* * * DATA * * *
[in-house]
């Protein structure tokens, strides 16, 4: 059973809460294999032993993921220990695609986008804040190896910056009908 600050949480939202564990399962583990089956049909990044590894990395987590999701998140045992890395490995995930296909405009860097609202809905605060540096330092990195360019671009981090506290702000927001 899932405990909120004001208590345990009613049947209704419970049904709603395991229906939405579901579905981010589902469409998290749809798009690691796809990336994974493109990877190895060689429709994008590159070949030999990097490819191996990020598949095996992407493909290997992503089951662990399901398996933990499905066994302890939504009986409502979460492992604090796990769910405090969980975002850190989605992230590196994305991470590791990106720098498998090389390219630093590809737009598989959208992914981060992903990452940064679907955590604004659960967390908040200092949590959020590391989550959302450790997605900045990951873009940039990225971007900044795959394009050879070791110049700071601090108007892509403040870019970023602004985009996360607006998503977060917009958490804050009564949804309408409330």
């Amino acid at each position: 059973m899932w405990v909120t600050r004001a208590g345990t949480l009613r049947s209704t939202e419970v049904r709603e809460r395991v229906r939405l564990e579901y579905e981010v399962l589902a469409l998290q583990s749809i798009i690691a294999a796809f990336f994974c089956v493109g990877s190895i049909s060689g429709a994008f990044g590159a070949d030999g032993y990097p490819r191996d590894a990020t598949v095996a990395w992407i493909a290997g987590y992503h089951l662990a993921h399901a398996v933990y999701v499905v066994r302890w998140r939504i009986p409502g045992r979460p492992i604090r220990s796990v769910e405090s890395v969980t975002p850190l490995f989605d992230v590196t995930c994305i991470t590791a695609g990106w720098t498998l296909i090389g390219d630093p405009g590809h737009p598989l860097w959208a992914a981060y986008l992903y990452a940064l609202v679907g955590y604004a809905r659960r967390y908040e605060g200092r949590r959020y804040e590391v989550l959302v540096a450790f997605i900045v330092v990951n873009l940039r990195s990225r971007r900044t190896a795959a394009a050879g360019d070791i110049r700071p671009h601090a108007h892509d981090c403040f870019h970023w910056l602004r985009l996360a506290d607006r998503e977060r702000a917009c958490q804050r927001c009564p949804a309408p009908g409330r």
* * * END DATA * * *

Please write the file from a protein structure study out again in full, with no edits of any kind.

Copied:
[in-house]
């Protein structure tokens, strides 16, 4: 059973809460294999032993993921220990695609986008804040190896910056009908 600050949480939202564990399962583990089956049909990044590894990395987590999701998140045992890395490995995930296909405009860097609202809905605060540096330092990195360019671009981090506290702000927001 899932405990909120004001208590345990009613049947209704419970049904709603395991229906939405579901579905981010589902469409998290749809798009690691796809990336994974493109990877190895060689429709994008590159070949030999990097490819191996990020598949095996992407493909290997992503089951662990399901398996933990499905066994302890939504009986409502979460492992604090796990769910405090969980975002850190989605992230590196994305991470590791990106720098498998090389390219630093590809737009598989959208992914981060992903990452940064679907955590604004659960967390908040200092949590959020590391989550959302450790997605900045990951873009940039990225971007900044795959394009050879070791110049700071601090108007892509403040870019970023602004985009996360607006998503977060917009958490804050009564949804309408409330």
């Amino acid at each position: 059973m899932w405990v909120t600050r004001a208590g345990t949480l009613r049947s209704t939202e419970v049904r709603e809460r395991v229906r939405l564990e579901y579905e981010v399962l589902a469409l998290q583990s749809i798009i690691a294999a796809f990336f994974c089956v493109g990877s190895i049909s060689g429709a994008f990044g590159a070949d030999g032993y990097p490819r191996d590894a990020t598949v095996a990395w992407i493909a290997g987590y992503h089951l662990a993921h399901a398996v933990y999701v499905v066994r302890w998140r939504i009986p409502g045992r979460p492992i604090r220990s796990v769910e405090s890395v969980t975002p850190l490995f989605d992230v590196t995930c994305i991470t590791a695609g990106w720098t498998l296909i090389g390219d630093p405009g590809h737009p598989l860097w959208a992914a981060y986008l992903y990452a940064l609202v679907g955590y604004a809905r659960r967390y908040e605060g200092r949590r959020y804040e590391v989550l959302v540096a450790f997605i900045v330092v990951n873009l940039r990195s990225r971007r900044t190896a795959a394009a050879g360019d070791i110049r700071p671009h601090a108007h892509d981090c403040f870019h970023w910056l602004r985009l996360a506290d607006r998503e977060r702000a917009c958490q804050r927001c009564p949804a309408p009908g409330r």